A compendium of 100 words and phrases smart people use–even if they only kinda sorta (secretly don’t) know what they mean–with pithy definitions and fascinating etymologies to solidify their meanings.
Your boss makes a joke about Schrodinger’s cat–which is something you’ve heard of but you’re a little vague about what exactly happened (or didn’t happen) with that cat. Or you’re reading a New Yorker article that explains that “Solecism slipped into solipsism into full-blown narcissistic project.” An excellent point . . . if you’re sure what “solecism” means . . . or, for that matter, “solipsism.”
Language gurus Ross Petras and Kathryn Petras to the rescue! In the breezy and entertaining yet informative style of their New York Times bestseller You’re Saying It Wrong, they give you a brief rundown on words smart people should know–from the worlds of science and the arts to philosophy, and from broader topics like quantum physics and ontology to more specific ones like Plato’s cave and trompe l’oeil. They cover the Latin phrases we hear and read (prima facie, sui generis, and the like) as well as those that have entered our vocabularies from other languages (bildungsroman, sturm und drang).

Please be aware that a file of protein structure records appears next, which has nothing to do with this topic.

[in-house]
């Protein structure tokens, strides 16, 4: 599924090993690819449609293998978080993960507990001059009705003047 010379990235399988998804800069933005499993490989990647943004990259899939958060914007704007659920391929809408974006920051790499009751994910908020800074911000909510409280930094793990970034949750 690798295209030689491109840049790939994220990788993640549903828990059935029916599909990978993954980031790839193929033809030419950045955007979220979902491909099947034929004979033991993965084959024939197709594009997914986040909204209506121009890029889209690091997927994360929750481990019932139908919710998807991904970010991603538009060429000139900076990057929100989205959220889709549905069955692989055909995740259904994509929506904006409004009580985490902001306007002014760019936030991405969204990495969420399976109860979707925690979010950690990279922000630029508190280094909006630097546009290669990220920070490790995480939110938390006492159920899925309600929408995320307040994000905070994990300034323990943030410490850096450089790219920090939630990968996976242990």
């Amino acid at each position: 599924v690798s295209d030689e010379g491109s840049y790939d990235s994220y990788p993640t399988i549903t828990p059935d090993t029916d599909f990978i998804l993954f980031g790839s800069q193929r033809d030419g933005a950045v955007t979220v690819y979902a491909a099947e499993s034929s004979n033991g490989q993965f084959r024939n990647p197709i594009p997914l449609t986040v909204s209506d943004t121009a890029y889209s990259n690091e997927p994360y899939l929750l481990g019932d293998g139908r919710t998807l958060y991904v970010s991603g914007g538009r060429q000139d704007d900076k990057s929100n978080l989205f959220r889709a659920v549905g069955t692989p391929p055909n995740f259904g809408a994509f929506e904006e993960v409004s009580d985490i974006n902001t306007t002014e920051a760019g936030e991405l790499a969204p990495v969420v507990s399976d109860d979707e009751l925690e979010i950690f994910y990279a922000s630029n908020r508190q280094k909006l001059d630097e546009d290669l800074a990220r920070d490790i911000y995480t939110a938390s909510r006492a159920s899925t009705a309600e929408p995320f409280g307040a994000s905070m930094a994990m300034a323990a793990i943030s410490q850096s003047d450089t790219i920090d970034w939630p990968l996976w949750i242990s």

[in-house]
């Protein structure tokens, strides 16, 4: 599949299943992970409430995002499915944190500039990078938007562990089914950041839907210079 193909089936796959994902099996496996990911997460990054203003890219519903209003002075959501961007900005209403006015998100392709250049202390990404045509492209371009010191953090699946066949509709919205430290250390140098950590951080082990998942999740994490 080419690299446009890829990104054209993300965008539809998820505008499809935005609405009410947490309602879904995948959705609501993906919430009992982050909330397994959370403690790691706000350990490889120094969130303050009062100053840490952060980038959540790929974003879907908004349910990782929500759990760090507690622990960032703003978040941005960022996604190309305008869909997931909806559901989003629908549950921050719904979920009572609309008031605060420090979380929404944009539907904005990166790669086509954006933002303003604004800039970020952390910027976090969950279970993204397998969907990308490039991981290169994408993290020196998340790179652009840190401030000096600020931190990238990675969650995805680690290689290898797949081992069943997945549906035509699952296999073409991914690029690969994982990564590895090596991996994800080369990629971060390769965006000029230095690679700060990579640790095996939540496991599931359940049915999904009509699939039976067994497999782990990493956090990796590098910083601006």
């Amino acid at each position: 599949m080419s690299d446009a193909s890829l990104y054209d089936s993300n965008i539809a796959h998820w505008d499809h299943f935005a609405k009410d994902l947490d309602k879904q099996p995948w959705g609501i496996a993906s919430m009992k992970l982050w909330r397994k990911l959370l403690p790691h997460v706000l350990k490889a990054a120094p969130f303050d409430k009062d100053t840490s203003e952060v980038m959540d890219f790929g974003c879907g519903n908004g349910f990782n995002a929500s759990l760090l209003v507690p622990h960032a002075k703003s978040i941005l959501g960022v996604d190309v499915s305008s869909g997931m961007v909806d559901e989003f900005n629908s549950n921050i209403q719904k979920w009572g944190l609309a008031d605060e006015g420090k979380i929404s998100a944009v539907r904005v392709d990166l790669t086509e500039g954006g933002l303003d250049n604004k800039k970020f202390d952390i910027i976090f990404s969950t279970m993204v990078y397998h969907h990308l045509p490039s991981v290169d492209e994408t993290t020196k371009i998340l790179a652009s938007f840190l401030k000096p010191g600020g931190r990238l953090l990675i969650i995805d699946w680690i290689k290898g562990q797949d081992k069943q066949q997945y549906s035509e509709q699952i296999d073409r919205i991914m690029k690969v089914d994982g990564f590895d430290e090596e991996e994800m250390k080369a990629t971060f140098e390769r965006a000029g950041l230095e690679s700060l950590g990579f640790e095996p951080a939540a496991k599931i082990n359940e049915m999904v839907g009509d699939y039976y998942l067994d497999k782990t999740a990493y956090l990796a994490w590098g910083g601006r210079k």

These are the words that, if you were asked directly, “What does this mean?” you might hem and haw and try to change the subject. After reading this book, you won’t have to.